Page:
(Review) The Death of Bees
The Death of Bees by Lisa O'Donnell
Publication Date: January 2, 2013
Pages: 320 (hardcover)
My Goodreads Rating: 3 Stars
A riveting, brilliantly written debut novel-a coming-of-age story with the strong voice and powerful resonance of Swamplandia! and The Secret Life of Bees—in which two young sisters attempt to hold the world at bay after the mysterious death of their parents.
Today is Christmas Eve. Today is my birthday. Today I am fifteen. Today I buried my parents in the backyard. Neither of them were beloved.
Marnie and her little sister Nelly are on their own now. Only they know what happened to their parents, Izzy and Gene, and they aren’t telling. While life in Glasgow’s Hazlehurst housing estate isn’t grand, they do have each other. Besides, it’s only one year until Marnie will be considered an adult and can legally take care of them both.
As the new year comes and goes, Lennie, the old man next door, realizes that his young neighbors are alone and need his help. Or does he need theirs? But he’s not the only one who suspects something isn’t right. Soon, the sisters’ friends, their other neighbors, the authorities, and even Gene’s nosy drug dealer begin to ask questions. As one lie leads to another, dark secrets about the girls’ family surface, creating complications that threaten to tear them apart.
Written with fierce sympathy and beautiful precision, told in alternating voices, The Death of Bees is an enchanting, grimly comic tale of three lost souls who, unable to answer for themselves, can answer only for each other.
Okay, so, this book is weird. I've said that about other books and I meant it. But this book is weird in a way that makes a person feel uncomfortable.
So, if you aren't okay with things making you uncomfortable and you get squeamish and stuff like that...don't read this book. Don't even read this review.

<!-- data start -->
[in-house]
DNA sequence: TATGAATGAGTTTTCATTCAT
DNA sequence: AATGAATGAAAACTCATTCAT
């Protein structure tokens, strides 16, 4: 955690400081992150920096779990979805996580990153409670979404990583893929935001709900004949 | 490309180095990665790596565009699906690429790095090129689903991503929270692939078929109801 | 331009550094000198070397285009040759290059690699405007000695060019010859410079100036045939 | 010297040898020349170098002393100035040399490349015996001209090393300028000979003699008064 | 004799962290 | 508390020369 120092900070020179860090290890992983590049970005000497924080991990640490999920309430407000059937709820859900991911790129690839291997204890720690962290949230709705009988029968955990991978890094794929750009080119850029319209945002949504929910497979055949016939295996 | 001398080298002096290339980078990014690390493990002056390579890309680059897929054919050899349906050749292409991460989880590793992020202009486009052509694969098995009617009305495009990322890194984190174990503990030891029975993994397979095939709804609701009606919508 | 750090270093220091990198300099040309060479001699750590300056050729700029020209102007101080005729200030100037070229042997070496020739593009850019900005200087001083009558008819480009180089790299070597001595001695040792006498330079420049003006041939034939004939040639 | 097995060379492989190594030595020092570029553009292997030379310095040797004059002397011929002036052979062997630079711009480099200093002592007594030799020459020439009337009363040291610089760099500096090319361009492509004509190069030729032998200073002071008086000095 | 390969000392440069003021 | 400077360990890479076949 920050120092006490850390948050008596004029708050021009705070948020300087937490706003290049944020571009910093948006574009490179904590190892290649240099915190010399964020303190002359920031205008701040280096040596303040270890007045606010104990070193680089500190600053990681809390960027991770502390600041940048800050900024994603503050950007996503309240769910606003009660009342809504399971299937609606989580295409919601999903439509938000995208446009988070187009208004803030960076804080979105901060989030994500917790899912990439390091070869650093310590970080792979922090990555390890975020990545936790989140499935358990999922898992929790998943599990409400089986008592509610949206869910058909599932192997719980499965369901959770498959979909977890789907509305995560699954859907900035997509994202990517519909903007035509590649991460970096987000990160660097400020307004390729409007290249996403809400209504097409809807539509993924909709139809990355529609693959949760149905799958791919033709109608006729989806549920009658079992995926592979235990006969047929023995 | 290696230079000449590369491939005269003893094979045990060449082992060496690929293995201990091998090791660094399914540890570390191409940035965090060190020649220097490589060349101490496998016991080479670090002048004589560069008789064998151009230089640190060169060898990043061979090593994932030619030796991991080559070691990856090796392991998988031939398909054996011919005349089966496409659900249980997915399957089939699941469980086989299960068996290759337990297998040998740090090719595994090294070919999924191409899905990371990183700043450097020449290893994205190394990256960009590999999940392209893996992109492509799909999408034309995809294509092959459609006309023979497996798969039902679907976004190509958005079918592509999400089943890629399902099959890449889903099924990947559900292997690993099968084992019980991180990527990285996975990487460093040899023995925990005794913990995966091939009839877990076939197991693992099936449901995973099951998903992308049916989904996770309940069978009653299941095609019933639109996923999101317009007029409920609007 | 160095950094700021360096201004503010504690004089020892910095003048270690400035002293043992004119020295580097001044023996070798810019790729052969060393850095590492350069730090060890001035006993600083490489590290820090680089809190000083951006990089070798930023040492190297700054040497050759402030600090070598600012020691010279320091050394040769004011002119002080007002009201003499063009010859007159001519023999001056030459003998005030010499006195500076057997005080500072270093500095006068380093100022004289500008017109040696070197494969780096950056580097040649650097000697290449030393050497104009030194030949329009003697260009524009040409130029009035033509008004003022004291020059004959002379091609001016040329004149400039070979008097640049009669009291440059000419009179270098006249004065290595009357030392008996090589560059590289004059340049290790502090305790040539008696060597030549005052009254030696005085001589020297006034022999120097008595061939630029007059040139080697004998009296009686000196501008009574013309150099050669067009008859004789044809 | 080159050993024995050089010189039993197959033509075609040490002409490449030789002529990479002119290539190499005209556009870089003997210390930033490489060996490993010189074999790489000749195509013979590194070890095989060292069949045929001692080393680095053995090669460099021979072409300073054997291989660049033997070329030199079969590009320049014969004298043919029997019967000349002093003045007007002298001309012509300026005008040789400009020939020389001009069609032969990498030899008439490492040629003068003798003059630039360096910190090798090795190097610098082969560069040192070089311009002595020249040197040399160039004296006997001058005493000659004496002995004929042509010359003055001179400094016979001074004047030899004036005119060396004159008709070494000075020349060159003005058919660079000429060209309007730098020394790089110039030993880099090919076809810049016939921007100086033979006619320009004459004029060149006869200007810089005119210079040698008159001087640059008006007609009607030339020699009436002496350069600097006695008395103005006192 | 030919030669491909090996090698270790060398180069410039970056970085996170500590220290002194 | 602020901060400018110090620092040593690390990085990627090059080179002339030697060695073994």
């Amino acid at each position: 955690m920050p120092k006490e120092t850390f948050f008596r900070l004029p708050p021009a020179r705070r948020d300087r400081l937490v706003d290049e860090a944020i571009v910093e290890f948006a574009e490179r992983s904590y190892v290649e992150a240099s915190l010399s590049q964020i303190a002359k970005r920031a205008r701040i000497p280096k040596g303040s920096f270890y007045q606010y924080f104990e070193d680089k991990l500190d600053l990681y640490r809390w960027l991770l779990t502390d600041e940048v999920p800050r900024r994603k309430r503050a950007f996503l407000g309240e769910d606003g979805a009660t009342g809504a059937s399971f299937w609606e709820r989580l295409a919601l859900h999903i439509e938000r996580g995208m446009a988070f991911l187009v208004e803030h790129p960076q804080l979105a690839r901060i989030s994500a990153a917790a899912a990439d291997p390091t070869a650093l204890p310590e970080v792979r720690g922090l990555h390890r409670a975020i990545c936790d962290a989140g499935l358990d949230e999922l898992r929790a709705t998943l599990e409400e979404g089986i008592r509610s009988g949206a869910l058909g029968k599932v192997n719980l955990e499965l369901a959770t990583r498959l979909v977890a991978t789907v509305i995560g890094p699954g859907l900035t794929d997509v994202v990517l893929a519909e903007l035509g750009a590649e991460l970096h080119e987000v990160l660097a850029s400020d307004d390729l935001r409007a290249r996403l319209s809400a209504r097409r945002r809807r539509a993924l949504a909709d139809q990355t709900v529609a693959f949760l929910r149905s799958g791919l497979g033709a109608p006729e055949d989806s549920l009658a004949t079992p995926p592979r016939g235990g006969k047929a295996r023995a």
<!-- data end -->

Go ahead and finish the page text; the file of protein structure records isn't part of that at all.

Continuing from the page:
This story starts with Marnie and Nelly burying their parents. Yeah, that's the opening scene. It's interesting, though, because it's told from a fifteen-year-old girl's point of view. It's still pretty gross, though. The girls don't take much time to think about how their parents died, they just get rid of them. (And good riddance because they were terrible.)
As the girls try and go about their business Lennie, their neighbor, notices that their parents are gone and invites them over. Lennie is older and kind, he's got a poor reputation in the community because of an incident that happened but the girls don't really seem to care. They both take to Lennie and soon enough it's like they're a little family.
Until their real grandfather shows up, that is.
This book weaves a lot of different tales, but they all come together in the end. Gene, the dad was involved in some bad deal, was abusive to his daughters, and pretty much dragged everyone else down with him. Marnie was on a bad path, that just kept getting worse (this is the uncomfortable part). She was sleeping with a married man who dealt drugs out of his ice cream truck and didn't really have any respect for herself.
Lennie really helps them turn things around, despite the fact that their parents are buried in the backyard. When everything comes to a ahead he is the one who bails them out.
I actually liked this book. It's a good story about becoming a family and sacrificing yourself for others. It deals with some tough subjects, so be prepared.